If you have a fitness tracker or use your smartwatch to count your steps, you might be tracking a goal of walking 10,000 steps a day. But is that many steps really needed for good health? And what if you can't quite reach that number?
A new NIH-supported study suggests that 10,000 may not be the magic number after all. For older women, significant health benefits start at a modest 4,400 steps daily and level off at 7,500 steps.
In the study, a team of researchers from Brigham and Women's Hospital in Boston and Harvard Medical School followed nearly 17,000 women ages 62 to 101, with an average age of 72.
The women were given a fitness tracker to wear on their hip during waking hours for seven days, which measured both the number and speed of steps they took.
Researchers then analyzed the women's daily activity and tracked their deaths from any cause for more than four years.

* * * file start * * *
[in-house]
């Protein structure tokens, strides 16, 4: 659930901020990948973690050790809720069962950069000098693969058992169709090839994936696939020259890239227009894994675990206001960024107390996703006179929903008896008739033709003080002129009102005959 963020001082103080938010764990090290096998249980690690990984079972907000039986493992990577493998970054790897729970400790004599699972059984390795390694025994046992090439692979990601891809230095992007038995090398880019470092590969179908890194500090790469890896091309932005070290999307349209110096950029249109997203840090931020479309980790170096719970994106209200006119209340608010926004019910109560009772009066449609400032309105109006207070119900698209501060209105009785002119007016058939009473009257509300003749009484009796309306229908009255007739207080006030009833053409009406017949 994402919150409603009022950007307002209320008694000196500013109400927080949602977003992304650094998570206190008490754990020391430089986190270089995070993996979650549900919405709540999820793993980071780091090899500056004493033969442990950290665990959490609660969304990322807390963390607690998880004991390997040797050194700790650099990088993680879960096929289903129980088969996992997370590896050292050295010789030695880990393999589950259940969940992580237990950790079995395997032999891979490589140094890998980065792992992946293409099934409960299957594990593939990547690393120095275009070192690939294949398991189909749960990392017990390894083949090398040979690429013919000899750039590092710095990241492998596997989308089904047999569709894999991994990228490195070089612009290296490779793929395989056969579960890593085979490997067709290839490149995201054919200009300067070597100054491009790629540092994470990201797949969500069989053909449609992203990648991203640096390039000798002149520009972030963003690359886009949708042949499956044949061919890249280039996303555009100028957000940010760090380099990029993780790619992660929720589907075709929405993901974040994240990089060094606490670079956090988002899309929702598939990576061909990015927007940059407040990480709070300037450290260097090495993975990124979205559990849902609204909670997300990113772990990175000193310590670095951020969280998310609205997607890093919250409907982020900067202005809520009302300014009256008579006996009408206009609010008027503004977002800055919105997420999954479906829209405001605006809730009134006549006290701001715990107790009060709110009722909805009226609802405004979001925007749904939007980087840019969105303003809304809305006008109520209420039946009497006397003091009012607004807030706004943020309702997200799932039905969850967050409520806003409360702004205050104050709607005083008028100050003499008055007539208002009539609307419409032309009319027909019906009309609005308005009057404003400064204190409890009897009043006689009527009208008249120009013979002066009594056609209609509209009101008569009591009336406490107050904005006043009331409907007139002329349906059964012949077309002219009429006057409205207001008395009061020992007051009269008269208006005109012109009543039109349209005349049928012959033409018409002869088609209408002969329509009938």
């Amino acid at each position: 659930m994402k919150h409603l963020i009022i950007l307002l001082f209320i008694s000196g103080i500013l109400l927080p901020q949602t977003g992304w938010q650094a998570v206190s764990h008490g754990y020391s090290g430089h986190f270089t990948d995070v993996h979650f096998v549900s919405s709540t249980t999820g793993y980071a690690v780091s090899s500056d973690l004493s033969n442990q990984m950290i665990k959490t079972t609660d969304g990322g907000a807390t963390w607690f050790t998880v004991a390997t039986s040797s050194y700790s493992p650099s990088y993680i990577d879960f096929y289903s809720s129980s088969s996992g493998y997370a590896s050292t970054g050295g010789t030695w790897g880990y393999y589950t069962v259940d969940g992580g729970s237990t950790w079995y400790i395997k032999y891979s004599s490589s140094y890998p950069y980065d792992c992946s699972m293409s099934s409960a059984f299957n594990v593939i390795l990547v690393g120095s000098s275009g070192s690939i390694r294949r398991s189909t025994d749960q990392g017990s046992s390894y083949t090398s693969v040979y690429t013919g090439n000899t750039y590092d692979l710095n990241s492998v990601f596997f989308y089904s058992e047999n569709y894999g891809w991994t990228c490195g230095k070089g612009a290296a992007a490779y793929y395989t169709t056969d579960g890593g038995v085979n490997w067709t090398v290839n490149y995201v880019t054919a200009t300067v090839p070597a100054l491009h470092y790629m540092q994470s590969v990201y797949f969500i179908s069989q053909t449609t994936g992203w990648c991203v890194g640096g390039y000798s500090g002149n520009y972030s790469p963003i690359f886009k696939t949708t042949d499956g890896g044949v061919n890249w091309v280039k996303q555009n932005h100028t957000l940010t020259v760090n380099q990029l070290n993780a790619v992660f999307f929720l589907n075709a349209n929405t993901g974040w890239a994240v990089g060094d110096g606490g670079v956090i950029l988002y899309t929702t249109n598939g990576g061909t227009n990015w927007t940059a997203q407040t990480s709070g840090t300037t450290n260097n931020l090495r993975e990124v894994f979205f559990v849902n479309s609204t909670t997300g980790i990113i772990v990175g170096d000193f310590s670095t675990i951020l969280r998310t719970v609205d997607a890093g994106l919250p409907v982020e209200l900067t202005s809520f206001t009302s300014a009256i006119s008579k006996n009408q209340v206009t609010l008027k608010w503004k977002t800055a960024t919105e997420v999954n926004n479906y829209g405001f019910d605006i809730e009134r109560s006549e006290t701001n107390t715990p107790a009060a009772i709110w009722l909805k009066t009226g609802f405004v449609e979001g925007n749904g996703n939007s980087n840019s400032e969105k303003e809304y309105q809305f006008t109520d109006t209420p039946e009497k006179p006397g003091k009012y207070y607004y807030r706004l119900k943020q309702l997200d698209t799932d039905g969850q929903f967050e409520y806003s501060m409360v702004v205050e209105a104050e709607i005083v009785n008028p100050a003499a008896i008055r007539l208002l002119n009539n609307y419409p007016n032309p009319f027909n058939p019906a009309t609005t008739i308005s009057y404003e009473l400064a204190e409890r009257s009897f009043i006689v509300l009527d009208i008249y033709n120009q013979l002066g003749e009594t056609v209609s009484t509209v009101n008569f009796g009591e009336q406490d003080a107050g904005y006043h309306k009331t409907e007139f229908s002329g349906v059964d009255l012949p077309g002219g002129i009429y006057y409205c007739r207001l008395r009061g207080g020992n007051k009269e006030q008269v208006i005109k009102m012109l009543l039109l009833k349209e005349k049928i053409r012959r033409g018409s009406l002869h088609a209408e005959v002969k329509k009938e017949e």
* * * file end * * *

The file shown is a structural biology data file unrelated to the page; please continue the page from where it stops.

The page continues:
The study had two important findings.
The first is that even a modest amount of activity can help you live longer. The women who achieved 4,400 steps a day had a 41% lower risk of death than those who took only 2,700 steps.
Their risk of death continued to decrease the more steps they took until they reached about 7,500 steps a day, when the effect leveled off.
Secondly, the study found that the number of steps was more important than the speed of the steps. In other words, it didn't matter whether the woman walked quickly or slowly, it was the total number of steps they took daily that provided the benefit.
The bottom line is walking more, even a little, is helpful for your health.